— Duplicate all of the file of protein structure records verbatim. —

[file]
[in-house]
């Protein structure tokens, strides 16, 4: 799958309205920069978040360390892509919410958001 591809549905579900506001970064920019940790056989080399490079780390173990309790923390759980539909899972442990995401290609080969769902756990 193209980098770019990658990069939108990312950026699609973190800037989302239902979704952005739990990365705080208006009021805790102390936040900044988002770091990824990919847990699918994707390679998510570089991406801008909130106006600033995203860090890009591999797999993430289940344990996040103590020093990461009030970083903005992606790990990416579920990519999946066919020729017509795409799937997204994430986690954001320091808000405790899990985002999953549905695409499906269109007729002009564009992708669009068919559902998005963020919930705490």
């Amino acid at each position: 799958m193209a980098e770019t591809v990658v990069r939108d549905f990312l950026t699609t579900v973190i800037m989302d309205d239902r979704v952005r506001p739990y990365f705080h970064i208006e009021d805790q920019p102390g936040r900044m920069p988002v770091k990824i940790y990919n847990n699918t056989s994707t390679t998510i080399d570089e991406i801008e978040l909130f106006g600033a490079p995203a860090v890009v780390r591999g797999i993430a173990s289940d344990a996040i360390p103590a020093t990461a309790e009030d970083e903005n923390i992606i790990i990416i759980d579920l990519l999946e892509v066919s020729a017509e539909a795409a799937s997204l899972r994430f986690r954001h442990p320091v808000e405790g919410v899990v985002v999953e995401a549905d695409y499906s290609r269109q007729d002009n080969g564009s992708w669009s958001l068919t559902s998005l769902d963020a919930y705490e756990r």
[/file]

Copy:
[in-house]
């Protein structure tokens, strides 16, 4: 799958309205920069978040360390892509919410958001 591809549905579900506001970064920019940790056989080399490079780390173990309790923390759980539909899972442990995401290609080969769902756990 193209980098770019990658990069939108990312950026699609973190800037989302239902979704952005739990990365705080208006009021805790102390936040900044988002770091990824990919847990699918994707390679998510570089991406801008909130106006600033995203860090890009591999797999993430289940344990996040103590020093990461009030970083903005992606790990990416579920990519999946066919020729017509795409799937997204994430986690954001320091808000405790899990985002999953549905695409499906269109007729002009564009992708669009068919559902998005963020919930705490």
């Amino acid at each position: 799958m193209a980098e770019t591809v990658v990069r939108d549905f990312l950026t699609t579900v973190i800037m989302d309205d239902r979704v952005r506001p739990y990365f705080h970064i208006e009021d805790q920019p102390g936040r900044m920069p988002v770091k990824i940790y990919n847990n699918t056989s994707t390679t998510i080399d570089e991406i801008e978040l909130f106006g600033a490079p995203a860090v890009v780390r591999g797999i993430a173990s289940d344990a996040i360390p103590a020093t990461a309790e009030d970083e903005n923390i992606i790990i990416i759980d579920l990519l999946e892509v066919s020729a017509e539909a795409a799937s997204l899972r994430f986690r954001h442990p320091v808000e405790g919410v899990v985002v999953e995401a549905d695409y499906s290609r269109q007729d002009n080969g564009s992708w669009s958001l068919t559902s998005l769902d963020a919930y705490e756990r």